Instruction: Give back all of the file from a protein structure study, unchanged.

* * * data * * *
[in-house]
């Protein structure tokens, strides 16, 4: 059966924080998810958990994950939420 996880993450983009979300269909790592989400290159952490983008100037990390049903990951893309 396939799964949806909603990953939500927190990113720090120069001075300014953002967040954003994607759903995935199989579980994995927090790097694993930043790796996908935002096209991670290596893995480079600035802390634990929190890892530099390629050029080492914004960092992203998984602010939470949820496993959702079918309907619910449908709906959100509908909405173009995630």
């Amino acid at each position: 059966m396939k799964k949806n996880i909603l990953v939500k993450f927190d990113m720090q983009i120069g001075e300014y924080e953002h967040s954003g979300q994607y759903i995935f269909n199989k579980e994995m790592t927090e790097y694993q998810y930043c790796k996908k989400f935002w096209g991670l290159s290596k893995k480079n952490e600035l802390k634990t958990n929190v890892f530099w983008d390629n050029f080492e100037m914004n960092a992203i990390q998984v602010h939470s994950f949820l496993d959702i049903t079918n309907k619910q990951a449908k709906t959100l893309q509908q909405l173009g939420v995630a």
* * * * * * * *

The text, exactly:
[in-house]
């Protein structure tokens, strides 16, 4: 059966924080998810958990994950939420 996880993450983009979300269909790592989400290159952490983008100037990390049903990951893309 396939799964949806909603990953939500927190990113720090120069001075300014953002967040954003994607759903995935199989579980994995927090790097694993930043790796996908935002096209991670290596893995480079600035802390634990929190890892530099390629050029080492914004960092992203998984602010939470949820496993959702079918309907619910449908709906959100509908909405173009995630």
């Amino acid at each position: 059966m396939k799964k949806n996880i909603l990953v939500k993450f927190d990113m720090q983009i120069g001075e300014y924080e953002h967040s954003g979300q994607y759903i995935f269909n199989k579980e994995m790592t927090e790097y694993q998810y930043c790796k996908k989400f935002w096209g991670l290159s290596k893995k480079n952490e600035l802390k634990t958990n929190v890892f530099w983008d390629n050029f080492e100037m914004n960092a992203i990390q998984v602010h939470s994950f949820l496993d959702i049903t079918n309907k619910q990951a449908k709906t959100l893309q509908q909405l173009g939420v995630a």